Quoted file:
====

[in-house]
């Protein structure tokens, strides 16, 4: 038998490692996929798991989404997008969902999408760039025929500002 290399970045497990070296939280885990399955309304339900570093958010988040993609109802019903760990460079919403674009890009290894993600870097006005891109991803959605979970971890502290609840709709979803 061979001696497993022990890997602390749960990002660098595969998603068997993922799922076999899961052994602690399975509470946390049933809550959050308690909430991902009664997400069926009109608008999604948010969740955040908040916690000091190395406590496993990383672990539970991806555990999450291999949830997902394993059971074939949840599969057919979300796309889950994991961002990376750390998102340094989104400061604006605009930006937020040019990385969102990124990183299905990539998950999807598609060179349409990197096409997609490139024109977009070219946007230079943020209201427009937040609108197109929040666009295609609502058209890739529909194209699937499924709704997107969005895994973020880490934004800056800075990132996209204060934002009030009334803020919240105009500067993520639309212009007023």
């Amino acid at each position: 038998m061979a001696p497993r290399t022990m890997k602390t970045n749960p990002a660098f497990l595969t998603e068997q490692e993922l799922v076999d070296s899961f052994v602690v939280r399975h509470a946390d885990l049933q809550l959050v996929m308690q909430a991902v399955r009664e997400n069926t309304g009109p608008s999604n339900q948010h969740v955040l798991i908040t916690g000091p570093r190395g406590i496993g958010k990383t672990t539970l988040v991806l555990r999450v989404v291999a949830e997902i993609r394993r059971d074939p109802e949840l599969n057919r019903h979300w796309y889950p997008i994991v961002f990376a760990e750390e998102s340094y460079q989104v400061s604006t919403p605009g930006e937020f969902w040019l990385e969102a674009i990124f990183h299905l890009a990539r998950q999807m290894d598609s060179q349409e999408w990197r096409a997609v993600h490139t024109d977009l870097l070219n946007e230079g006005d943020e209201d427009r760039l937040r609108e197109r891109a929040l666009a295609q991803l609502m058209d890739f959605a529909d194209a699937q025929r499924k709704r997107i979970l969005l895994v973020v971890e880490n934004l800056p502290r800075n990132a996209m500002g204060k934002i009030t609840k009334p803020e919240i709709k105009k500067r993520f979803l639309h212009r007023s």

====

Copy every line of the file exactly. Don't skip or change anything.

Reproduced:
[in-house]
């Protein structure tokens, strides 16, 4: 038998490692996929798991989404997008969902999408760039025929500002 290399970045497990070296939280885990399955309304339900570093958010988040993609109802019903760990460079919403674009890009290894993600870097006005891109991803959605979970971890502290609840709709979803 061979001696497993022990890997602390749960990002660098595969998603068997993922799922076999899961052994602690399975509470946390049933809550959050308690909430991902009664997400069926009109608008999604948010969740955040908040916690000091190395406590496993990383672990539970991806555990999450291999949830997902394993059971074939949840599969057919979300796309889950994991961002990376750390998102340094989104400061604006605009930006937020040019990385969102990124990183299905990539998950999807598609060179349409990197096409997609490139024109977009070219946007230079943020209201427009937040609108197109929040666009295609609502058209890739529909194209699937499924709704997107969005895994973020880490934004800056800075990132996209204060934002009030009334803020919240105009500067993520639309212009007023």
């Amino acid at each position: 038998m061979a001696p497993r290399t022990m890997k602390t970045n749960p990002a660098f497990l595969t998603e068997q490692e993922l799922v076999d070296s899961f052994v602690v939280r399975h509470a946390d885990l049933q809550l959050v996929m308690q909430a991902v399955r009664e997400n069926t309304g009109p608008s999604n339900q948010h969740v955040l798991i908040t916690g000091p570093r190395g406590i496993g958010k990383t672990t539970l988040v991806l555990r999450v989404v291999a949830e997902i993609r394993r059971d074939p109802e949840l599969n057919r019903h979300w796309y889950p997008i994991v961002f990376a760990e750390e998102s340094y460079q989104v400061s604006t919403p605009g930006e937020f969902w040019l990385e969102a674009i990124f990183h299905l890009a990539r998950q999807m290894d598609s060179q349409e999408w990197r096409a997609v993600h490139t024109d977009l870097l070219n946007e230079g006005d943020e209201d427009r760039l937040r609108e197109r891109a929040l666009a295609q991803l609502m058209d890739f959605a529909d194209a699937q025929r499924k709704r997107i979970l969005l895994v973020v971890e880490n934004l800056p502290r800075n990132a996209m500002g204060k934002i009030t609840k009334p803020e919240i709709k105009k500067r993520f979803l639309h212009r007023s």